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One person can run a food truck and be owner, driver, waiter and recipe tester.

DessertTruck, which roams the streets of New York, features sweets made by a former pastry chef at Le Cirque.

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"Street vending has always been a way for people to get good food without having to spend much money, but it has changed with the times," says Dan Delaney, host and executive producer of VendrTV, an online show dedicated to street vendors and their foods.

These are not the street carts of your grandfather's day. A number of professional chefs have left brick-and-mortar restaurants to become vendors -- and the sophistication of the menus reflects this. These include DessertTruck in New York City, co-owned by Jerome Chang, a former pastry chef at Le Cirque, and Spencer on the Go!, which is the mobile version of the San Francisco restaurant Chez Spencer. To Delaney, it's not as much a trend as it is an understandable evolution: "It would be odd if there was still only dirty-water hot dogs."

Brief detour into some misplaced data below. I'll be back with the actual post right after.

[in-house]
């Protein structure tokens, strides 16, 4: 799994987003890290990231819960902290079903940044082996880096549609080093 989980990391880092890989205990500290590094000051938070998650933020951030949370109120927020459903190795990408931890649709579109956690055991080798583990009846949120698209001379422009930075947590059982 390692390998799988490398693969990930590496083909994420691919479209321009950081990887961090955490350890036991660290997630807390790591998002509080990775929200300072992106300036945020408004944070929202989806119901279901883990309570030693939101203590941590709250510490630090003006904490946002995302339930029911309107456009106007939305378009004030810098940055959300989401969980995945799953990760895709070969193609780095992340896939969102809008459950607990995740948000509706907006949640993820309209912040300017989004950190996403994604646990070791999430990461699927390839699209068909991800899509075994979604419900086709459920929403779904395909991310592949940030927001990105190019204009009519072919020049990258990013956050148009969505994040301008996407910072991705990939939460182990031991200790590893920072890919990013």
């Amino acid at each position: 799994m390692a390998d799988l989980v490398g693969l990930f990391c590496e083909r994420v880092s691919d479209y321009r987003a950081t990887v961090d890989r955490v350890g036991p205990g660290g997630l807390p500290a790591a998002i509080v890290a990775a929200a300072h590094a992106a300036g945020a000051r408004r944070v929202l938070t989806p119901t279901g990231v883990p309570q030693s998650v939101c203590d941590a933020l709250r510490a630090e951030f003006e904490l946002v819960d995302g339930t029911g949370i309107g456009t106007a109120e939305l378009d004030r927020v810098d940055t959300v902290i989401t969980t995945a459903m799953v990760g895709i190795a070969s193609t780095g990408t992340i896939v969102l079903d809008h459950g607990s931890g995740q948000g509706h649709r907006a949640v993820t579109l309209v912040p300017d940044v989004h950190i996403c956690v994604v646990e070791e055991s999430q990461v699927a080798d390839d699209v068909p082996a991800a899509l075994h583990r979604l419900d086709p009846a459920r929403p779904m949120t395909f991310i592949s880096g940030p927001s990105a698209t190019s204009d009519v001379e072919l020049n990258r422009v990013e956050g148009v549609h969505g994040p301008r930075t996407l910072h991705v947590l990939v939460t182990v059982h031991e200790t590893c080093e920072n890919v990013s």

Street carts are evolving in other big cities, such as L.A., Portland, Ore., and Pittsburgh, and in smaller ones like Austin, Burlington, Vt., and New Haven, Conn. The most important factor is city zoning regulations, which can make or break a person's ability to set up such an enterprise.

With little overhead and just a few menu options, one person can run a food truck all by himself. He can be chef, driver, owner, waiter and recipe tester. "The way to do it is to make three items and do them well," says Matt Rohdie, owner-operator of Carpe Donut, which serves homemade cider doughnuts in Charlottesville, Va. "I'm not going to have room to be Dunkin' Donuts, so I have to stick to serving one type of doughnut, locally roasted coffee and hot mulled cider. And people love it."

And with Facebook and Twitter, nomadic street carts that appear on a different corner practically every few hours are able to inform patrons of their exact location. "These sites are great for a street vendor to gain early traction," Delaney says. "But at the end of the day, it's still about their product."

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